South Korea’s environment minister and his Chinese counterpart vowed close cooperation to combat air pollution at their first annual ministerial talks in Seoul on Monday amid public concerns over toxic particles blowing in from China.
Minister Cho Myung-rae and Chinese Environment Minister Li Ganjie signed a “clear sky” action plan that includes joint implementation of policies, joint research, and exchanges of technology and personnel between the two countries to fight the particulate pollution.
The high-level policy meeting was held for the first time. In February, the environment ministers of the two nations agreed to meet annually.
“I have delivered to Li the Korean people’s concerns about fine dust that comes from China,” Cho said at a press briefing. “I asked for close cooperation from China in sharing information about fine dust and strengthening joint efforts reduce it.”
Under the “clear sky” plan, Seoul and Bejing will cooperate to advance technologies to prevent pollution and will conduct research to determine the sources of air pollution affecting both countries. They will also closely share information on air pollution forecasts and work to improve the system.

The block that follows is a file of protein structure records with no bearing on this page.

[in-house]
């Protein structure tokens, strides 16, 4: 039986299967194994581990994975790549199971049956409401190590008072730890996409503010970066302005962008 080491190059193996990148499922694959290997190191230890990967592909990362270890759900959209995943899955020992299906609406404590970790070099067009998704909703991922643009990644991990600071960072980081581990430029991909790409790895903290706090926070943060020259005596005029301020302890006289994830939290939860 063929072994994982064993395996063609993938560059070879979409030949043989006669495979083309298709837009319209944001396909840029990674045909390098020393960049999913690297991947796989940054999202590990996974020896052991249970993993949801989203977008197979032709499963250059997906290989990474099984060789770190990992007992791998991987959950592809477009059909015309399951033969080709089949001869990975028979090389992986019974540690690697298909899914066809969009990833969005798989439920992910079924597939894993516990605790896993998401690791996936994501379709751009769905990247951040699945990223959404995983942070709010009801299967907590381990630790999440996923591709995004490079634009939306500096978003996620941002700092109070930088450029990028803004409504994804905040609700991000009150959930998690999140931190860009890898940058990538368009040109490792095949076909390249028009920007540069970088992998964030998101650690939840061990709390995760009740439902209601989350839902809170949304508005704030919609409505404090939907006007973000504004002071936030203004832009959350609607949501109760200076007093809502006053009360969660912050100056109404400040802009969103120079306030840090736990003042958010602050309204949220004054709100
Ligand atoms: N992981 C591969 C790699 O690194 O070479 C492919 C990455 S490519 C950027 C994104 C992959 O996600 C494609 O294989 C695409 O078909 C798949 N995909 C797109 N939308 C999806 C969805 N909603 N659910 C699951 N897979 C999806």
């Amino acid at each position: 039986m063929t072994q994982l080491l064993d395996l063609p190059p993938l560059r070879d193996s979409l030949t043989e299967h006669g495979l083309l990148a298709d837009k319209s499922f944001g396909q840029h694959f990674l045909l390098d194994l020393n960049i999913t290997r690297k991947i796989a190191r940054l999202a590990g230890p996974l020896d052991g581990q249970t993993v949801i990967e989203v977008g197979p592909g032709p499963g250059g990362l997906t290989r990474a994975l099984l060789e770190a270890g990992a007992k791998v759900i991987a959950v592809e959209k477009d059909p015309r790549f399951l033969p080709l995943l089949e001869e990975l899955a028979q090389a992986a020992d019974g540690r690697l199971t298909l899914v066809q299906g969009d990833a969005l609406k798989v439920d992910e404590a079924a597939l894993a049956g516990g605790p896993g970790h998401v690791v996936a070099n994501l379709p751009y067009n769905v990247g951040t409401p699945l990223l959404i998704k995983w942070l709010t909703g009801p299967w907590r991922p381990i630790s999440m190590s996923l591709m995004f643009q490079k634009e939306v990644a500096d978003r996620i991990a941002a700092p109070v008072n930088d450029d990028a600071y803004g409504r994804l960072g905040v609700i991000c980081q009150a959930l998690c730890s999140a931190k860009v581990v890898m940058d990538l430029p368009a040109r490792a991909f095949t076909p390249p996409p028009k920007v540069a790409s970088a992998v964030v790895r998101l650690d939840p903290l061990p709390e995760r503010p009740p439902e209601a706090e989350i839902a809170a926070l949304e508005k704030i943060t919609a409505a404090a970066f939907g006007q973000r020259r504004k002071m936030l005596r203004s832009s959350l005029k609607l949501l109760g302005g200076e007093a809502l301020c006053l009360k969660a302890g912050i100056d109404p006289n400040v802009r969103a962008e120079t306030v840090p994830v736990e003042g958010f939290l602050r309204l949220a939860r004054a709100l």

The South Korea-China Environmental Cooperation Center, which opened in Beijing in June, will be in charge of implementing the plan.
In March, South Korea designated fine dust as a social disaster amid growing concerns over the particulate pollution blanketing the Korean Peninsula more frequently and intensively in recent years.
The level of particulate pollution gets higher from autumn through spring as wind blows from west to east. Pollutants traveling from China as well as domestic emissions from old diesel cars and coal-fired power plants are believed to be major contributors.
Last week, the government’s 2020-2024 fine dust management plan was approved under which it aims to reduce the level of PM2.5 -- ultrafine airborne particles smaller than 2.5 micrometers in diameter -- by 35 percent by 2024 compared with 2016 by investing 20 trillion won ($17.24 billion). If these goals are achieved, the level of PM2.5 will remain at around 16 micrograms per cubic meter.
Chaired by former UN Secretary-General Ban Ki-moon, the National Council on Climate and Air Quality was also launched. It suggested a seasonal dust management system under which a crackdown on illegal emissions would be toughened and up to 27 coal power plants shut down in spring.
“We are victims of air pollution and climate change, but we should not forget that we are also perpetrators,” Ban said in his opening speech.